Grading the DE/OLB tweeners... I'm bored

Discussion in 'Draft Zone' started by Silverstar, Mar 27, 2007.

  1. Silverstar

    Silverstar Well-Known Member

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    I was looking at all the DE/OLB tweeners, that the Cowboys might consider as Ellis' eventual replacement. I decided to go with a simple premise, that if Ware is our WSLB at 6-4 257lbs, then our SSLB should be at least heavier than that right?

    Right or wrong, that's how I feel about it and that's who I decided to look for in this draft. So, I started looking for tweeners at least 6020 inches tall and weighing 260 to 275lbs at the most. Then, I wanted a prospect that could run at least a 4.75 forty, a 1.60 or better 10 yard dash, a 3 cone drill of 7.20 or better and at least 25 reps. To me, that's adequate speed/strength to cause pressure from the LOS, cover a TE downfield or change directions in space by a SSLB in a 3-4.

    Using these measurables and their best numbers at either the combine or campus workouts, I came up with only 4 prospects!


    Anthony Spencer - 6027, 261, 4.69, 1.56, 7.14, 30 Reps
    Brian Robison - 6031, 260, 4.67, 1.49, 6.89, 27 reps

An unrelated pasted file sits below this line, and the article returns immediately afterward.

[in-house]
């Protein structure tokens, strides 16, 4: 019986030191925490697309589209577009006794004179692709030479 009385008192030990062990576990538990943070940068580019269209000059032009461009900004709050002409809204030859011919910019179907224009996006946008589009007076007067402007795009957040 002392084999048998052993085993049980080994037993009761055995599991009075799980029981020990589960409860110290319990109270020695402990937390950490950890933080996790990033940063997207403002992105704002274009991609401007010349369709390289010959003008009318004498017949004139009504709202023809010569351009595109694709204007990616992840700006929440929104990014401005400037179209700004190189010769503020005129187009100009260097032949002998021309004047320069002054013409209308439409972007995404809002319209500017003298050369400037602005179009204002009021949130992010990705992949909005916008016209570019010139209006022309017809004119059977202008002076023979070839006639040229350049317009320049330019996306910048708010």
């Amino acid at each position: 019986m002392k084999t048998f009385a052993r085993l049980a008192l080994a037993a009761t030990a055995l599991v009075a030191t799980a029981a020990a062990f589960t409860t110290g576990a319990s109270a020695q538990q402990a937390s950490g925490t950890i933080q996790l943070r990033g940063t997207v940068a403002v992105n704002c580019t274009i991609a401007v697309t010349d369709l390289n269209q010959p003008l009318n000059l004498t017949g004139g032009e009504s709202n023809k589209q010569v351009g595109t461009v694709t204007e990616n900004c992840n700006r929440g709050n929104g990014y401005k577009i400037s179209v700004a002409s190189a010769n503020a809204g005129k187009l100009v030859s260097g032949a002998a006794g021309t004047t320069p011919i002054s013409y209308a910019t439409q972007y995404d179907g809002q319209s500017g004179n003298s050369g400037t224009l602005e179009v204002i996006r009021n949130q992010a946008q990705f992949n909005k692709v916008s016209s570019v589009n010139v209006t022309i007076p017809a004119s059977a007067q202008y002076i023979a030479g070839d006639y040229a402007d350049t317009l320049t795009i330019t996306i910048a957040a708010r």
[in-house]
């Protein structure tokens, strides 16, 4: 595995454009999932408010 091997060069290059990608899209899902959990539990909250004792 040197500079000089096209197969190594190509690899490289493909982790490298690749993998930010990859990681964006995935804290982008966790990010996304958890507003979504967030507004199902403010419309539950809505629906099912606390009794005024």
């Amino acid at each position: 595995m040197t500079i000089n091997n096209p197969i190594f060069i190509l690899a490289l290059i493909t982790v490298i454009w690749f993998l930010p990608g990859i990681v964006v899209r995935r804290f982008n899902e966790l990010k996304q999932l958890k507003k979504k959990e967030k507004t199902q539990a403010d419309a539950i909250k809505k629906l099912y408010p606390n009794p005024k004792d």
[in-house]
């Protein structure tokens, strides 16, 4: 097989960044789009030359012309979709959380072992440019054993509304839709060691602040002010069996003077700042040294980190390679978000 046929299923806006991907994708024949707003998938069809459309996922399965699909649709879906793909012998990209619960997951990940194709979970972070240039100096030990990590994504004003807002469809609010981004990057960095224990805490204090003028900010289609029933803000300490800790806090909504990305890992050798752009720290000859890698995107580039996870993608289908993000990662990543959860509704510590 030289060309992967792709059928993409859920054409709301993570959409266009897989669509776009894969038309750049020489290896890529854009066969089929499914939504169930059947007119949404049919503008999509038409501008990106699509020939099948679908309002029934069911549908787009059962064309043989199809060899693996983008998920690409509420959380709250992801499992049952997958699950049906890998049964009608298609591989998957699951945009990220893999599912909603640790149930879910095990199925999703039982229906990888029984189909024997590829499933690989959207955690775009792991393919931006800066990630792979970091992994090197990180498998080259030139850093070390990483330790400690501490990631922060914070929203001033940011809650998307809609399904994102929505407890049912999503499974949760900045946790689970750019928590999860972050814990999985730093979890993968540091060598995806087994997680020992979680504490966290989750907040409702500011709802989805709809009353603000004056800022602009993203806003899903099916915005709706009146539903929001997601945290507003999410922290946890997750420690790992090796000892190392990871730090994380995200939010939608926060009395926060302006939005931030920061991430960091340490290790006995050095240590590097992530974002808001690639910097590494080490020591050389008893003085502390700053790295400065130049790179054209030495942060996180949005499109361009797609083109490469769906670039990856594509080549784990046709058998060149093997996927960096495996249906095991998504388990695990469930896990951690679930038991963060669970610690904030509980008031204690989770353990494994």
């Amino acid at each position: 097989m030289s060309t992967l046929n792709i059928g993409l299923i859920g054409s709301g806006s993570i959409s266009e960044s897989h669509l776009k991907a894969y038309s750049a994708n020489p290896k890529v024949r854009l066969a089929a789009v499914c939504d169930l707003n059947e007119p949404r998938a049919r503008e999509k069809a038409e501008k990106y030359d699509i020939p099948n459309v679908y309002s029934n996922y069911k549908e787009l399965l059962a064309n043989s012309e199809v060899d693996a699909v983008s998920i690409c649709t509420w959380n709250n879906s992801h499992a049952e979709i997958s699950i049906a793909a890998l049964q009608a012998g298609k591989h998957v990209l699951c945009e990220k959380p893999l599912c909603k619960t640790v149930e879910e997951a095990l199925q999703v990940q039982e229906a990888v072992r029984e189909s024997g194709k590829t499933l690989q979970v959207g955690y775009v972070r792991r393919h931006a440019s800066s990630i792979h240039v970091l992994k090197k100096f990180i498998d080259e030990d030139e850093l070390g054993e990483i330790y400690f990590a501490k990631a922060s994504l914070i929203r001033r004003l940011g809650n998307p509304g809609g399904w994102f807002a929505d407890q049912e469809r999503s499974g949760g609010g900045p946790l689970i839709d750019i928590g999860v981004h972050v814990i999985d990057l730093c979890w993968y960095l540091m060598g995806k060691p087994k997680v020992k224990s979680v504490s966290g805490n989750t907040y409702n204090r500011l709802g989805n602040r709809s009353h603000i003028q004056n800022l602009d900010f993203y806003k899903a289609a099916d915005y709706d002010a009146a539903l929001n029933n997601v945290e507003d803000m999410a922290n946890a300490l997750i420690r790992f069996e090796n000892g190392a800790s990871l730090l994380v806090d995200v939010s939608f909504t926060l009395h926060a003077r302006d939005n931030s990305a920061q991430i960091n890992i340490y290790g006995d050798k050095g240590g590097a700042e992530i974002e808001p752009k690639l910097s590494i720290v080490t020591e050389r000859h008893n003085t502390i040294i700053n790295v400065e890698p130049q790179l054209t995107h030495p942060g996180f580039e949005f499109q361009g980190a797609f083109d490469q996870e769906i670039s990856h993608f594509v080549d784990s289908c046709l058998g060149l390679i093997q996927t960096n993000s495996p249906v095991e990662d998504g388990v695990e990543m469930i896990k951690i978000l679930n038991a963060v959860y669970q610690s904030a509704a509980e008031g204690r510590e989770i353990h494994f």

Jay Moore - 6046, 274, 4.74, 1.59, 7.19, 26 reps
    CJ Ah You - 6036, 274, 4.70, 1.53, 7.06, 26 reps


    Gaines Adams - 6046, 260, 4.64, 1.58, 7.17, 21 reps
    Jarvis Moss - 6064, 258 (soaking wet) 4.70, 1.52, 7.21, 16 reps
    LaMarr Woodley - 6014, 266, 4.74, 1.65, N/A , 29 reps
    Quentin Moses - 6052, 261, 4.75, 1.59, 7.38, 17 reps
    Charles Johnson - 6022, 275, 4.75, 1.58, 7.50, 33 reps
    Ray McDonald - 6033, 276, 4.88, 1.62, 7.41, never lifted
    Victor Abiamiri - 6042, 267, 4.80, 1.56, N/A, 25 reps
    Tim Crowder - 6035, 272, 4.69, 1.59, 7.28, 32 reps
    Baraka Atkins - 6044, 271, 4.69, 1.56, 7.02, 22 reps
    Dan Bazuin - 6027, 266, 4.77, 1.59, 7.09, 25 reps

    Very picky I know, but I did give them two chances (combine/campus) to get into my range. Not an exact science for sure, but it did separate the better prospects and shine some light on others. Of course, Adams and Atkins can definitely get stronger, but the others were simply lacking in one form or another. If we could get Jay Moore or Baraka Atkins in say the 4th or 5th round, that would be a steal IMO.

    Ok, my work is finished. :)
  2. tomson75

    tomson75 Brain Dead Shill

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    Give me Robison in the fourth!
  3. CowboyFan74

    CowboyFan74 Cowboys Analyst

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    What did you mean by soaking wet next to Jarvis Moss?:confused:
  4. ENGCowboy

    ENGCowboy New Member